Patchstack Weekly #60: Should You Convert WordPress To a Static Site?

Published 20 February 2023
Updated 23 November 2023
Robert Rowley
Author at Patchstack
Table of Contents

Welcome to the Patchstack Weekly Security Update, Episode 60! This update is for week 8 of 2023.

This week's news is about static sites and security. Did you know with the right plugin WordPress can be used to generate HTML? If you have a non-interactive website, you could benefit from using static sites to practically guarantee security.

This week's vulnerability roundup will list over a dozen WordPress plugins that have unpatched security bugs in them. Most of these were reported through the Patchstack Alliance. While it is unfortunate the plugins were removed from the repository, it is a good thing that site owners will not be able to easily install these unsupported, possibly abandoned plugins on their WordPress websites.

The benefits of a static WordPress site

Did you know WordPress can be used to generate static HTML? Well, with the right plugin it can.

Converting to a static site may be an ideal way to manage some websites. Some examples would be brochure websites that direct the visitor to a brick-and-mortar store (with no online sales) or public journals or blogs would also be highly appropriate (as long as comments are disabled.)

A static website differs from a normal WordPress installation because it requires two separate components:

  • A WordPress installation to generate static HTML files. You will want this installation only accessible by the site owner.
  • A basic hosting account for the HTML files. This will be the site you point your DNS to, and people would visit.

This separation of HTML generation and hosting provides a lot of benefits (and a few drawbacks) which I will share with you now.

Static is the ultimate cache

If you believe caching plugins gives a performance boost. You can think of static sites as the ultimate cache. With static sites, you use the WordPress backend to add new or modify posts, content or even the design of the website. When you're done with your changes, you export and upload the site's files to your hosting provider (just like we did back in the 90s!) Once you do the changes are live and your site will be faster than any caching plugin could offer.

Static is secure

Using a static website removes almost all possible security threats. Think about it. What can get hacked? There is no database, it is just HTML files. There is no wp-login.php for bots to brute force either.

There are a few attacks I can think of, such as DOM-based or reflected XSS or your sFTP password could get compromised. But these threats affect dynamic WordPress websites just the same.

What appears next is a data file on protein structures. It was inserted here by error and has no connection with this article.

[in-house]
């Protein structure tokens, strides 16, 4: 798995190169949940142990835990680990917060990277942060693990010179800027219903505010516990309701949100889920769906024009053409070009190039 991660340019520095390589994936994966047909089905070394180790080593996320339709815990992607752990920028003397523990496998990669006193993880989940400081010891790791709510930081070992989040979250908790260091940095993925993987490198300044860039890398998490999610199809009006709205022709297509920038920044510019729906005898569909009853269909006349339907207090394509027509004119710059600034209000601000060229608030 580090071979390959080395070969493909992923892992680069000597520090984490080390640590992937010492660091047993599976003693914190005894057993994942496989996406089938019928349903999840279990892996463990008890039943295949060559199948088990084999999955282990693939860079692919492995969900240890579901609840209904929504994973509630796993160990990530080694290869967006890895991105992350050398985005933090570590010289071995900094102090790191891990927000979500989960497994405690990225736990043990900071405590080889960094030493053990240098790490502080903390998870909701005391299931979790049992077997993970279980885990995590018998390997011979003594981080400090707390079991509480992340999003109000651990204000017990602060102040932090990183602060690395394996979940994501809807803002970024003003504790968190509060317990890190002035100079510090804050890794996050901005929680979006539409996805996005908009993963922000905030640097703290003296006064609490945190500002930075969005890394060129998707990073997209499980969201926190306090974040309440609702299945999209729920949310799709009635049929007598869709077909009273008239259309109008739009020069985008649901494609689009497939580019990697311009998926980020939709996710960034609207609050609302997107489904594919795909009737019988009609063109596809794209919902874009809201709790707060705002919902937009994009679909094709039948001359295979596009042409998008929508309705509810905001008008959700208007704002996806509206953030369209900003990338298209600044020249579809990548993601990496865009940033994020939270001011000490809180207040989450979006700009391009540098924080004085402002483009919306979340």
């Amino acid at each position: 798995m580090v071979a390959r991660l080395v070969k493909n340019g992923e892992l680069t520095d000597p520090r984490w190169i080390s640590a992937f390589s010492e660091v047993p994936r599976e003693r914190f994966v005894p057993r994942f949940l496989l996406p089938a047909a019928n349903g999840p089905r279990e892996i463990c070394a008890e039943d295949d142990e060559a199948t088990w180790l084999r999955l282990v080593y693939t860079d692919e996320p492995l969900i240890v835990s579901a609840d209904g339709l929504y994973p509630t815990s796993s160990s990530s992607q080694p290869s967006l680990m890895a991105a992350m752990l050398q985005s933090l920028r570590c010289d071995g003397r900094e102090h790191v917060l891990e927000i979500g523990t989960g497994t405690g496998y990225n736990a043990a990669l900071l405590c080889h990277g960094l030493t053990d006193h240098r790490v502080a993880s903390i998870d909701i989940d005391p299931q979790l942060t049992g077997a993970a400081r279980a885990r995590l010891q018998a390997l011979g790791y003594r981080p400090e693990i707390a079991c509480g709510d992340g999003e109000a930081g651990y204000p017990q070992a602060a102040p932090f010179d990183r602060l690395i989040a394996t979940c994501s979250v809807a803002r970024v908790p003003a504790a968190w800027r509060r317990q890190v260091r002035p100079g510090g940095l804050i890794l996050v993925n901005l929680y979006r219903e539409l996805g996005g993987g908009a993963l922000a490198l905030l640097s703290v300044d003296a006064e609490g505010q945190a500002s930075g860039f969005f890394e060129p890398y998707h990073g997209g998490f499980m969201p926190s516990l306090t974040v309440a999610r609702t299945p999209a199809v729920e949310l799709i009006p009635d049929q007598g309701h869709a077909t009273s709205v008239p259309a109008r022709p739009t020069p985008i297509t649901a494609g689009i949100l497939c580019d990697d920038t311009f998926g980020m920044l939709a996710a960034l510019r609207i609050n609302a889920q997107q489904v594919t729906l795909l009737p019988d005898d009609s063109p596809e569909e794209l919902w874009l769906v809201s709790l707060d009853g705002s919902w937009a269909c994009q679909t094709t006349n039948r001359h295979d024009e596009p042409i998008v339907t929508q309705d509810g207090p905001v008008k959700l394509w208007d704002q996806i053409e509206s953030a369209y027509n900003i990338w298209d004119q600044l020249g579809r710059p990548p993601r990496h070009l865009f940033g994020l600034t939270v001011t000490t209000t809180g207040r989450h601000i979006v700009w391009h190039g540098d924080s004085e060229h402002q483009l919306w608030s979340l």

Never worry about updates

Since there is virtually no risk of vulnerabilities, you can rest easy. You will still have to update the WordPress installation you use to generate the static HTML from time to time, but this installation should only be accessible to the site owner. Allowing you to have a leisurely pace when it comes time to update.

The drawback - limited features

The biggest drawback of static sites is that the site will not be interactive. This means no contact forms, no e-commerce, no newsletters, no comments, etc… at least not directly managed by the website itself.

There are ways to make these features work in static websites, by using JAMstack design methods or headless WordPress. But that is a talk for another Patchstack weekly.

This drawback of limited features could be made up for not only by improved security and performance but also by reduced hosting fees. It is probably the first time I will get to say this, but it is …

The less expensive option is more secure.

Sites that can switch to static files instead of dynamically generated content can save a ton on hosting fees. There are multiple extremely affordable options (I'm talking the cost of a coffee or less per month) and even free options offered by GitHub, Google, CloudFlare, and more.

Static files may not be a right fit for every website but if you can go static, I recommend you do. Your site will be more secure, more performant, and cost less!

For dynamic web applications though, static files are not an option. This is why it is important dynamic web applications have robust security programs that include things like a security.txt file, preventative WordPress security, and vPatching.

Vulnerability roundup

The Patchstack Database added over 80 new vulnerability records in the last week, of which 80% received a timely patch from their respective developers. Unfortunately, that also means 16 of those 80 did not receive a patch. That is one in five, and should emphasize the importance of choosing actively developed plugins and supporting your plugin developers. Without your support, these open source projects will not thrive.

Here is the list of possibly abandoned plugins that have unpatched security bugs disclosed in the last week.

Thanks and appreciation

This week's thanks goes out to the hard working security researchers behind the Patchstack Alliance. Without your efforts identifying, verifying, and reporting these security bugs then they would never be getting addressed. And more insecure projects would continue to be distributed to unsuspecting websites.

A special thank you goes out to the people putting the hard work in behind the WordPress plugin repository. The extraordinary effort of wrangling over 50,000 plugins is not missed by me. Keep up the good work behind the scenes that keeps that repository running smoothly and safely.

I will be back next week with more security tips, tricks, opinions, and news on the Patchstack Weekly Security Update!

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